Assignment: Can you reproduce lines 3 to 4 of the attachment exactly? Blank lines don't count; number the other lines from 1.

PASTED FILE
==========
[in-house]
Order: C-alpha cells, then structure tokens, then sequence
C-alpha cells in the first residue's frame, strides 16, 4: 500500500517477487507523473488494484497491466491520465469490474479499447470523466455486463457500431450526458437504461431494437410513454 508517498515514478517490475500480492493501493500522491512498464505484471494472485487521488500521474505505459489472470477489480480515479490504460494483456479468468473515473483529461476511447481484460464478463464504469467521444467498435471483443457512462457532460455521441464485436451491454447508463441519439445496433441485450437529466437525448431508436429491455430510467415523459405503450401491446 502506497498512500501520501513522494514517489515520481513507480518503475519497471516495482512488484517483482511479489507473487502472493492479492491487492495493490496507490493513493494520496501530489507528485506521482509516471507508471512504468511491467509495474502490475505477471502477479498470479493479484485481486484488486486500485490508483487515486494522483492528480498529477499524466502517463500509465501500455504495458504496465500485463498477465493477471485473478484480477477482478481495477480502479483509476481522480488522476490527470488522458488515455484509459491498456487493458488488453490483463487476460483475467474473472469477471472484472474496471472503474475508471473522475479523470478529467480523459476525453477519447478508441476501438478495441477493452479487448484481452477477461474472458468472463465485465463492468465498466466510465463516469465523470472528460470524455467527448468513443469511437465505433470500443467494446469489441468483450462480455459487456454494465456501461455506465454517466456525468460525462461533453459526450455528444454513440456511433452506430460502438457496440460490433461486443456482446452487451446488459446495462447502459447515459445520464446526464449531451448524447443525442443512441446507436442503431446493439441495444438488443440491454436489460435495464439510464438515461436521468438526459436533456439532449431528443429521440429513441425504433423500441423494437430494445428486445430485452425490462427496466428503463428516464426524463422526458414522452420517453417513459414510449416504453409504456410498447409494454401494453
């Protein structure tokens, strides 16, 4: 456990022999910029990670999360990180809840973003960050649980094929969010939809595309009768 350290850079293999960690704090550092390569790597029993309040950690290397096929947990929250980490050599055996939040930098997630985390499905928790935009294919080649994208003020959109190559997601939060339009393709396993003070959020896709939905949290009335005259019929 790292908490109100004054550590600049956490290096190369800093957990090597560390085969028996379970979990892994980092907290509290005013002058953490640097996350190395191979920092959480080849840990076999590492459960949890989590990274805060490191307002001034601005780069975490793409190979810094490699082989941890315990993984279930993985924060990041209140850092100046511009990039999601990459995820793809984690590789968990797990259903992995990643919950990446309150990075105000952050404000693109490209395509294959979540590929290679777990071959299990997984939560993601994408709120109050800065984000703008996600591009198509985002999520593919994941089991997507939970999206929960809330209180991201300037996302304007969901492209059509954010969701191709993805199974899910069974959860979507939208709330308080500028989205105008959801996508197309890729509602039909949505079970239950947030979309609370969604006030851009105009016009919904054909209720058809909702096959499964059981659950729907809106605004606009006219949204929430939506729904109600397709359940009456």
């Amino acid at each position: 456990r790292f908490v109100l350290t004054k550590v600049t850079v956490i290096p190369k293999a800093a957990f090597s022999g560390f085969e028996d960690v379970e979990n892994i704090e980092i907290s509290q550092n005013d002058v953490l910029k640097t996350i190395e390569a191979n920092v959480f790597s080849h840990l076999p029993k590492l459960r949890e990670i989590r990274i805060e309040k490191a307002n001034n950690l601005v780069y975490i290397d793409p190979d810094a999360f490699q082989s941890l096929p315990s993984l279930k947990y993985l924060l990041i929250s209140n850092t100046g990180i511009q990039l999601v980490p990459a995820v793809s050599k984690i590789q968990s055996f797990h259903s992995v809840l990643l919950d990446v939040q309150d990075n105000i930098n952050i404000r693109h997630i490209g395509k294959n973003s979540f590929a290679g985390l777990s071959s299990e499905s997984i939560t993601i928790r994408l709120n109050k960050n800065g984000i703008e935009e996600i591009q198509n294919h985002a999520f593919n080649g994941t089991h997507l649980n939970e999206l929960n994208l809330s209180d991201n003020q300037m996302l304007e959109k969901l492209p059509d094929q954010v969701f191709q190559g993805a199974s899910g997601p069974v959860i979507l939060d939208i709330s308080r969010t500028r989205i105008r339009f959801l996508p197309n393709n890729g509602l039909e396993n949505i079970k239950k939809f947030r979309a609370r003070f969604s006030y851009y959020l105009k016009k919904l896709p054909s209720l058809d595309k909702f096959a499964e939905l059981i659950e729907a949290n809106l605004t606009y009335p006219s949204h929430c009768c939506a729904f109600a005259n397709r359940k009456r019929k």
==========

C-alpha cells in the first residue's frame, strides 16, 4: 500500500517477487507523473488494484497491466491520465469490474479499447470523466455486463457500431450526458437504461431494437410513454 508517498515514478517490475500480492493501493500522491512498464505484471494472485487521488500521474505505459489472470477489480480515479490504460494483456479468468473515473483529461476511447481484460464478463464504469467521444467498435471483443457512462457532460455521441464485436451491454447508463441519439445496433441485450437529466437525448431508436429491455430510467415523459405503450401491446 502506497498512500501520501513522494514517489515520481513507480518503475519497471516495482512488484517483482511479489507473487502472493492479492491487492495493490496507490493513493494520496501530489507528485506521482509516471507508471512504468511491467509495474502490475505477471502477479498470479493479484485481486484488486486500485490508483487515486494522483492528480498529477499524466502517463500509465501500455504495458504496465500485463498477465493477471485473478484480477477482478481495477480502479483509476481522480488522476490527470488522458488515455484509459491498456487493458488488453490483463487476460483475467474473472469477471472484472474496471472503474475508471473522475479523470478529467480523459476525453477519447478508441476501438478495441477493452479487448484481452477477461474472458468472463465485465463492468465498466466510465463516469465523470472528460470524455467527448468513443469511437465505433470500443467494446469489441468483450462480455459487456454494465456501461455506465454517466456525468460525462461533453459526450455528444454513440456511433452506430460502438457496440460490433461486443456482446452487451446488459446495462447502459447515459445520464446526464449531451448524447443525442443512441446507436442503431446493439441495444438488443440491454436489460435495464439510464438515461436521468438526459436533456439532449431528443429521440429513441425504433423500441423494437430494445428486445430485452425490462427496466428503463428516464426524463422526458414522452420517453417513459414510449416504453409504456410498447409494454401494453
């Protein structure tokens, strides 16, 4: 456990022999910029990670999360990180809840973003960050649980094929969010939809595309009768 350290850079293999960690704090550092390569790597029993309040950690290397096929947990929250980490050599055996939040930098997630985390499905928790935009294919080649994208003020959109190559997601939060339009393709396993003070959020896709939905949290009335005259019929 790292908490109100004054550590600049956490290096190369800093957990090597560390085969028996379970979990892994980092907290509290005013002058953490640097996350190395191979920092959480080849840990076999590492459960949890989590990274805060490191307002001034601005780069975490793409190979810094490699082989941890315990993984279930993985924060990041209140850092100046511009990039999601990459995820793809984690590789968990797990259903992995990643919950990446309150990075105000952050404000693109490209395509294959979540590929290679777990071959299990997984939560993601994408709120109050800065984000703008996600591009198509985002999520593919994941089991997507939970999206929960809330209180991201300037996302304007969901492209059509954010969701191709993805199974899910069974959860979507939208709330308080500028989205105008959801996508197309890729509602039909949505079970239950947030979309609370969604006030851009105009016009919904054909209720058809909702096959499964059981659950729907809106605004606009006219949204929430939506729904109600397709359940009456």